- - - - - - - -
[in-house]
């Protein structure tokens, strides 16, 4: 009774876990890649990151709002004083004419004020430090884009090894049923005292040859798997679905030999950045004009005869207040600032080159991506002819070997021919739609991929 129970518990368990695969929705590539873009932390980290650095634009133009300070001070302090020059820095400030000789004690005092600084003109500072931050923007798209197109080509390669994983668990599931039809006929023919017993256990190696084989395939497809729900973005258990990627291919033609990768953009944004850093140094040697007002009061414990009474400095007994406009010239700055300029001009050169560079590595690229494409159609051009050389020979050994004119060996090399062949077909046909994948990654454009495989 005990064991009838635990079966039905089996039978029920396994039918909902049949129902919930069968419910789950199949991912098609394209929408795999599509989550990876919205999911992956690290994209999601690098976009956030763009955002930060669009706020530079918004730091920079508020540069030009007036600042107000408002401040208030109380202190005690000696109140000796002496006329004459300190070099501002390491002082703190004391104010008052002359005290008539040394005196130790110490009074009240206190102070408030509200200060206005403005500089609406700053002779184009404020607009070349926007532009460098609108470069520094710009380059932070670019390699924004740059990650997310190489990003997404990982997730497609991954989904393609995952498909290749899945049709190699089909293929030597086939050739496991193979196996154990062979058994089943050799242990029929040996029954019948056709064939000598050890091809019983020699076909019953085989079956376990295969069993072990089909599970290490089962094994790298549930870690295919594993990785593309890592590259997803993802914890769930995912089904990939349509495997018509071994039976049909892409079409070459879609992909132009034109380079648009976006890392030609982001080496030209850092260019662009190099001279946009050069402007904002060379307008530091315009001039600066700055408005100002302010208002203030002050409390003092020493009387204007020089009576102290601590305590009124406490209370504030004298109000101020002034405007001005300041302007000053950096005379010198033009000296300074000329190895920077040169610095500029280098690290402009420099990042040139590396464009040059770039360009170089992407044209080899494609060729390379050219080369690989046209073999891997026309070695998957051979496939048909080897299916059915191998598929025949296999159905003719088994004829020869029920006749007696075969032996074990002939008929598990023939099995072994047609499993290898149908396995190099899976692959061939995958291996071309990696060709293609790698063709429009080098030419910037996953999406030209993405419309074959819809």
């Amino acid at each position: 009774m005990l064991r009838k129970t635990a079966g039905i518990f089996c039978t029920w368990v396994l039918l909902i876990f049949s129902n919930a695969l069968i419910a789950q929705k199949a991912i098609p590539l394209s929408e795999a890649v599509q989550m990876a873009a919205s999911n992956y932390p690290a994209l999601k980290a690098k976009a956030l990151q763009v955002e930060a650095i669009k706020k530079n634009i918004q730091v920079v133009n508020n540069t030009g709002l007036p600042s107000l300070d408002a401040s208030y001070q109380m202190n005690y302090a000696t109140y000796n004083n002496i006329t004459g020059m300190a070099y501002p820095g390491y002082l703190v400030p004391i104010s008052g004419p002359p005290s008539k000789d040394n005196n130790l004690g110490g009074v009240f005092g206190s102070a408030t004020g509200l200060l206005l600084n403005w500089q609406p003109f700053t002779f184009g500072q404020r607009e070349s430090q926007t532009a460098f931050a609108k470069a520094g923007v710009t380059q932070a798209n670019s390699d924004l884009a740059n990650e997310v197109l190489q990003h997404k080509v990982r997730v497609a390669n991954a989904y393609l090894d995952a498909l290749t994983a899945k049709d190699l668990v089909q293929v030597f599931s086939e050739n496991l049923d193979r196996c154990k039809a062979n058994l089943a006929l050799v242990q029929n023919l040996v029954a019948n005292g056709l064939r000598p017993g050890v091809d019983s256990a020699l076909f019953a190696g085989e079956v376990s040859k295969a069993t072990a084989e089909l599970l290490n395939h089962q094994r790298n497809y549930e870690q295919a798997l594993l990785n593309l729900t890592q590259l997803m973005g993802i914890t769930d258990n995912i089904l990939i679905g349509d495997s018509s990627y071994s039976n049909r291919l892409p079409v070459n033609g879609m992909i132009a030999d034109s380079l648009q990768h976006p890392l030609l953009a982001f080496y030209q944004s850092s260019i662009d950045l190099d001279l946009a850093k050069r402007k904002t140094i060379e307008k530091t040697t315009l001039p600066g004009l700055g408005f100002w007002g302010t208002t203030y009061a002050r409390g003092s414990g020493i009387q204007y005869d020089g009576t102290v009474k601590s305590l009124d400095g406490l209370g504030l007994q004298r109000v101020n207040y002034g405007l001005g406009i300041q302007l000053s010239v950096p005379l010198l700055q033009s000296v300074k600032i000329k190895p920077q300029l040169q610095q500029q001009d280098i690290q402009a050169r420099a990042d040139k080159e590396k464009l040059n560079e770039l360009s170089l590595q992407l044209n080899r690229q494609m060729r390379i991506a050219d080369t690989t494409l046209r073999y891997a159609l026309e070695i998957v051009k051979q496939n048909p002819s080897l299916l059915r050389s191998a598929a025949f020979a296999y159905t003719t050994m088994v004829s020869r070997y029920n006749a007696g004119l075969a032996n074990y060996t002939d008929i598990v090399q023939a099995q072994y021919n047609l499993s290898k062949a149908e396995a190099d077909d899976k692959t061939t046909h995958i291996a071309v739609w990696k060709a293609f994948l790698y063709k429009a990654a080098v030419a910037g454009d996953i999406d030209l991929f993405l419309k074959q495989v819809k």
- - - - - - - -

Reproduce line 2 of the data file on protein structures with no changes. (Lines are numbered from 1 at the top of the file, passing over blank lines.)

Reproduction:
């Protein structure tokens, strides 16, 4: 009774876990890649990151709002004083004419004020430090884009090894049923005292040859798997679905030999950045004009005869207040600032080159991506002819070997021919739609991929 129970518990368990695969929705590539873009932390980290650095634009133009300070001070302090020059820095400030000789004690005092600084003109500072931050923007798209197109080509390669994983668990599931039809006929023919017993256990190696084989395939497809729900973005258990990627291919033609990768953009944004850093140094040697007002009061414990009474400095007994406009010239700055300029001009050169560079590595690229494409159609051009050389020979050994004119060996090399062949077909046909994948990654454009495989 005990064991009838635990079966039905089996039978029920396994039918909902049949129902919930069968419910789950199949991912098609394209929408795999599509989550990876919205999911992956690290994209999601690098976009956030763009955002930060669009706020530079918004730091920079508020540069030009007036600042107000408002401040208030109380202190005690000696109140000796002496006329004459300190070099501002390491002082703190004391104010008052002359005290008539040394005196130790110490009074009240206190102070408030509200200060206005403005500089609406700053002779184009404020607009070349926007532009460098609108470069520094710009380059932070670019390699924004740059990650997310190489990003997404990982997730497609991954989904393609995952498909290749899945049709190699089909293929030597086939050739496991193979196996154990062979058994089943050799242990029929040996029954019948056709064939000598050890091809019983020699076909019953085989079956376990295969069993072990089909599970290490089962094994790298549930870690295919594993990785593309890592590259997803993802914890769930995912089904990939349509495997018509071994039976049909892409079409070459879609992909132009034109380079648009976006890392030609982001080496030209850092260019662009190099001279946009050069402007904002060379307008530091315009001039600066700055408005100002302010208002203030002050409390003092020493009387204007020089009576102290601590305590009124406490209370504030004298109000101020002034405007001005300041302007000053950096005379010198033009000296300074000329190895920077040169610095500029280098690290402009420099990042040139590396464009040059770039360009170089992407044209080899494609060729390379050219080369690989046209073999891997026309070695998957051979496939048909080897299916059915191998598929025949296999159905003719088994004829020869029920006749007696075969032996074990002939008929598990023939099995072994047609499993290898149908396995190099899976692959061939995958291996071309990696060709293609790698063709429009080098030419910037996953999406030209993405419309074959819809």